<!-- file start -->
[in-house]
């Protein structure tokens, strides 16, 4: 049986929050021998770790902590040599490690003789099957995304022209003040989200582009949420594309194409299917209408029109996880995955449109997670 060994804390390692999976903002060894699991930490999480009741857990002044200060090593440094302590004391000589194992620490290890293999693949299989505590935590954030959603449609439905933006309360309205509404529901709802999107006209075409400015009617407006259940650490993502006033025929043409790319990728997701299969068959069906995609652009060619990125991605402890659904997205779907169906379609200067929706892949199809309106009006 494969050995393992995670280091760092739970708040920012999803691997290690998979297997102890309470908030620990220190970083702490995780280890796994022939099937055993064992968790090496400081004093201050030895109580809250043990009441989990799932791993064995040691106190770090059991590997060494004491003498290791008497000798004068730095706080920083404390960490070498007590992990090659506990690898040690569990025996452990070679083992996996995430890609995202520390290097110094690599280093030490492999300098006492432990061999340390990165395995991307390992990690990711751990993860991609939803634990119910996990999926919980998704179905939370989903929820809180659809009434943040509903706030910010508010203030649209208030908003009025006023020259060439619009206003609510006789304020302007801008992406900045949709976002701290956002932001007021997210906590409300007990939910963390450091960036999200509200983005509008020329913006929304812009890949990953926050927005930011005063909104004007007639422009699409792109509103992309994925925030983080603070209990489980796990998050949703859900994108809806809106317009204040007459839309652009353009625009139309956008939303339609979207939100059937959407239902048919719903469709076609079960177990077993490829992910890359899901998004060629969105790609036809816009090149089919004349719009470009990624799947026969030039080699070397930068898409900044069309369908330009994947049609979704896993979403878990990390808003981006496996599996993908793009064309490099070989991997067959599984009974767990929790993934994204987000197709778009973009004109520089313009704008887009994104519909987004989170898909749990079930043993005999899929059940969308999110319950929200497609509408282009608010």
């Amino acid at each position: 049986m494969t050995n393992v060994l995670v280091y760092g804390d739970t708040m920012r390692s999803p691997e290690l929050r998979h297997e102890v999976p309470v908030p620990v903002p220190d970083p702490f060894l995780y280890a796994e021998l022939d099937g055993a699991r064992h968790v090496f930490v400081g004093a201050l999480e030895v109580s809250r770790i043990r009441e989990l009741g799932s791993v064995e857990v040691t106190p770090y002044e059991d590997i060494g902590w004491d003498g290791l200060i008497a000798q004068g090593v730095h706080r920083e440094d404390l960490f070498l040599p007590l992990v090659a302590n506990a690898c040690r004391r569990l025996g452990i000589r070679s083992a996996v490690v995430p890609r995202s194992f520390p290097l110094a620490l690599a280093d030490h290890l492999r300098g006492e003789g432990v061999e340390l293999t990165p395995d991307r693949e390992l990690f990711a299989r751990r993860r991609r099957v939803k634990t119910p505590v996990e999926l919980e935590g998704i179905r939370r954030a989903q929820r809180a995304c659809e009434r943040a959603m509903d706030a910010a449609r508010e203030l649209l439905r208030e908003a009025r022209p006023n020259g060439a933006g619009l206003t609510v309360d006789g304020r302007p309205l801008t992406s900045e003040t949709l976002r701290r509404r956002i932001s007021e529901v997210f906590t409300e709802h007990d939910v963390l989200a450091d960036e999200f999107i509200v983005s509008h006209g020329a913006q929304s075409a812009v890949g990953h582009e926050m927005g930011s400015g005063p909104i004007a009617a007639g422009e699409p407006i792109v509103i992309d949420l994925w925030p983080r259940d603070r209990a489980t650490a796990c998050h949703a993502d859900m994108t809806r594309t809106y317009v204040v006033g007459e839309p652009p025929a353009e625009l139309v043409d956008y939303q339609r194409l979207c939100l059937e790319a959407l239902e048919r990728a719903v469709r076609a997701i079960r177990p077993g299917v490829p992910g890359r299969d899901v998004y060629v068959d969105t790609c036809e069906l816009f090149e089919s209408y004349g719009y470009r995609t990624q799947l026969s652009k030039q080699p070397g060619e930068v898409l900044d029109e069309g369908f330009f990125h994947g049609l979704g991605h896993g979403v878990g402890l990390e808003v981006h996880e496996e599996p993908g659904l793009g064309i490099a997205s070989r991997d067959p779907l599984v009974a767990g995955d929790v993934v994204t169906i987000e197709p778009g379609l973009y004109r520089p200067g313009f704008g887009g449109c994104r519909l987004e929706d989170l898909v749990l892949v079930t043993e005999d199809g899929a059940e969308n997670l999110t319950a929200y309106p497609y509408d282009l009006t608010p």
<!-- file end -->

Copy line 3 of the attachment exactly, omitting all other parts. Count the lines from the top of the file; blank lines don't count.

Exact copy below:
């Amino acid at each position: 049986m494969t050995n393992v060994l995670v280091y760092g804390d739970t708040m920012r390692s999803p691997e290690l929050r998979h297997e102890v999976p309470v908030p620990v903002p220190d970083p702490f060894l995780y280890a796994e021998l022939d099937g055993a699991r064992h968790v090496f930490v400081g004093a201050l999480e030895v109580s809250r770790i043990r009441e989990l009741g799932s791993v064995e857990v040691t106190p770090y002044e059991d590997i060494g902590w004491d003498g290791l200060i008497a000798q004068g090593v730095h706080r920083e440094d404390l960490f070498l040599p007590l992990v090659a302590n506990a690898c040690r004391r569990l025996g452990i000589r070679s083992a996996v490690v995430p890609r995202s194992f520390p290097l110094a620490l690599a280093d030490h290890l492999r300098g006492e003789g432990v061999e340390l293999t990165p395995d991307r693949e390992l990690f990711a299989r751990r993860r991609r099957v939803k634990t119910p505590v996990e999926l919980e935590g998704i179905r939370r954030a989903q929820r809180a995304c659809e009434r943040a959603m509903d706030a910010a449609r508010e203030l649209l439905r208030e908003a009025r022209p006023n020259g060439a933006g619009l206003t609510v309360d006789g304020r302007p309205l801008t992406s900045e003040t949709l976002r701290r509404r956002i932001s007021e529901v997210f906590t409300e709802h007990d939910v963390l989200a450091d960036e999200f999107i509200v983005s509008h006209g020329a913006q929304s075409a812009v890949g990953h582009e926050m927005g930011s400015g005063p909104i004007a009617a007639g422009e699409p407006i792109v509103i992309d949420l994925w925030p983080r259940d603070r209990a489980t650490a796990c998050h949703a993502d859900m994108t809806r594309t809106y317009v204040v006033g007459e839309p652009p025929a353009e625009l139309v043409d956008y939303q339609r194409l979207c939100l059937e790319a959407l239902e048919r990728a719903v469709r076609a997701i079960r177990p077993g299917v490829p992910g890359r299969d899901v998004y060629v068959d969105t790609c036809e069906l816009f090149e089919s209408y004349g719009y470009r995609t990624q799947l026969s652009k030039q080699p070397g060619e930068v898409l900044d029109e069309g369908f330009f990125h994947g049609l979704g991605h896993g979403v878990g402890l990390e808003v981006h996880e496996e599996p993908g659904l793009g064309i490099a997205s070989r991997d067959p779907l599984v009974a767990g995955d929790v993934v994204t169906i987000e197709p778009g379609l973009y004109r520089p200067g313009f704008g887009g449109c994104r519909l987004e929706d989170l898909v749990l892949v079930t043993e005999d199809g899929a059940e969308n997670l999110t319950a929200y309106p497609y509408d282009l009006t608010p």